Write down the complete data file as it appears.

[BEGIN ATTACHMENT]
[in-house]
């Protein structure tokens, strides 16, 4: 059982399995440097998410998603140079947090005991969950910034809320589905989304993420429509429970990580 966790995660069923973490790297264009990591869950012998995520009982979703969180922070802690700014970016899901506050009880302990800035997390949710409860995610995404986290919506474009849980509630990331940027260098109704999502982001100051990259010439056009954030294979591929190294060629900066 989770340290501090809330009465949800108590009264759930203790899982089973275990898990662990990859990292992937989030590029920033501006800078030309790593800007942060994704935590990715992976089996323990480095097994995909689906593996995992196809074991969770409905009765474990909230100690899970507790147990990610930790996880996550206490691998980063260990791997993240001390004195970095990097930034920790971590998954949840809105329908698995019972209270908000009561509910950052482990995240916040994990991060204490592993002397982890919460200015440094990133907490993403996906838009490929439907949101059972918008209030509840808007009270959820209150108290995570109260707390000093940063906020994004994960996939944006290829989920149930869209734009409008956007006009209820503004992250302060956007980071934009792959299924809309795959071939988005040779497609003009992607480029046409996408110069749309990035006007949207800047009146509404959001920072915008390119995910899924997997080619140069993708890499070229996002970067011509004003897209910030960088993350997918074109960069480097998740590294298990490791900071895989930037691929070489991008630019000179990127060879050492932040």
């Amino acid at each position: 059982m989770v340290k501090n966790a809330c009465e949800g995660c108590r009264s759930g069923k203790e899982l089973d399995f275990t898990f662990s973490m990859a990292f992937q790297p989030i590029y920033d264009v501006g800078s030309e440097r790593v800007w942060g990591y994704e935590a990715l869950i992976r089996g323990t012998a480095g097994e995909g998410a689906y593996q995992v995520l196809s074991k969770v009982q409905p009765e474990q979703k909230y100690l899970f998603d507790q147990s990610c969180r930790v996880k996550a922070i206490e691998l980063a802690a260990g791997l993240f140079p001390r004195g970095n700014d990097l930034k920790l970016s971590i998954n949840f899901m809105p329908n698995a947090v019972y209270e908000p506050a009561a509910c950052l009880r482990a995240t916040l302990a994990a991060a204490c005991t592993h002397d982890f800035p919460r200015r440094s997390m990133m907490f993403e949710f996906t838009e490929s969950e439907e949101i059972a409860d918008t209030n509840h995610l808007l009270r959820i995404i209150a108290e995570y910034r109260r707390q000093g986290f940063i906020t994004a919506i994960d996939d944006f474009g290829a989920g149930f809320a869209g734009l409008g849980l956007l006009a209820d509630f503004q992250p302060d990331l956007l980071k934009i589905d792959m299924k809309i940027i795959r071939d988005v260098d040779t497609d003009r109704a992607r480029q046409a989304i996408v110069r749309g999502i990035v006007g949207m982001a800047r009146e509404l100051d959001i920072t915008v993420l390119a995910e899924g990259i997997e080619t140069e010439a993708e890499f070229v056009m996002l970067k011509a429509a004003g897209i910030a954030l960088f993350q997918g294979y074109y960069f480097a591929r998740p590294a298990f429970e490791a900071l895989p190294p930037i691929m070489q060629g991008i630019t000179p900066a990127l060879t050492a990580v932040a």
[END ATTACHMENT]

[in-house]
């Protein structure tokens, strides 16, 4: 059982399995440097998410998603140079947090005991969950910034809320589905989304993420429509429970990580 966790995660069923973490790297264009990591869950012998995520009982979703969180922070802690700014970016899901506050009880302990800035997390949710409860995610995404986290919506474009849980509630990331940027260098109704999502982001100051990259010439056009954030294979591929190294060629900066 989770340290501090809330009465949800108590009264759930203790899982089973275990898990662990990859990292992937989030590029920033501006800078030309790593800007942060994704935590990715992976089996323990480095097994995909689906593996995992196809074991969770409905009765474990909230100690899970507790147990990610930790996880996550206490691998980063260990791997993240001390004195970095990097930034920790971590998954949840809105329908698995019972209270908000009561509910950052482990995240916040994990991060204490592993002397982890919460200015440094990133907490993403996906838009490929439907949101059972918008209030509840808007009270959820209150108290995570109260707390000093940063906020994004994960996939944006290829989920149930869209734009409008956007006009209820503004992250302060956007980071934009792959299924809309795959071939988005040779497609003009992607480029046409996408110069749309990035006007949207800047009146509404959001920072915008390119995910899924997997080619140069993708890499070229996002970067011509004003897209910030960088993350997918074109960069480097998740590294298990490791900071895989930037691929070489991008630019000179990127060879050492932040």
């Amino acid at each position: 059982m989770v340290k501090n966790a809330c009465e949800g995660c108590r009264s759930g069923k203790e899982l089973d399995f275990t898990f662990s973490m990859a990292f992937q790297p989030i590029y920033d264009v501006g800078s030309e440097r790593v800007w942060g990591y994704e935590a990715l869950i992976r089996g323990t012998a480095g097994e995909g998410a689906y593996q995992v995520l196809s074991k969770v009982q409905p009765e474990q979703k909230y100690l899970f998603d507790q147990s990610c969180r930790v996880k996550a922070i206490e691998l980063a802690a260990g791997l993240f140079p001390r004195g970095n700014d990097l930034k920790l970016s971590i998954n949840f899901m809105p329908n698995a947090v019972y209270e908000p506050a009561a509910c950052l009880r482990a995240t916040l302990a994990a991060a204490c005991t592993h002397d982890f800035p919460r200015r440094s997390m990133m907490f993403e949710f996906t838009e490929s969950e439907e949101i059972a409860d918008t209030n509840h995610l808007l009270r959820i995404i209150a108290e995570y910034r109260r707390q000093g986290f940063i906020t994004a919506i994960d996939d944006f474009g290829a989920g149930f809320a869209g734009l409008g849980l956007l006009a209820d509630f503004q992250p302060d990331l956007l980071k934009i589905d792959m299924k809309i940027i795959r071939d988005v260098d040779t497609d003009r109704a992607r480029q046409a989304i996408v110069r749309g999502i990035v006007g949207m982001a800047r009146e509404l100051d959001i920072t915008v993420l390119a995910e899924g990259i997997e080619t140069e010439a993708e890499f070229v056009m996002l970067k011509a429509a004003g897209i910030a954030l960088f993350q997918g294979y074109y960069f480097a591929r998740p590294a298990f429970e490791a900071l895989p190294p930037i691929m070489q060629g991008i630019t000179p900066a990127l060879t050492a990580v932040a």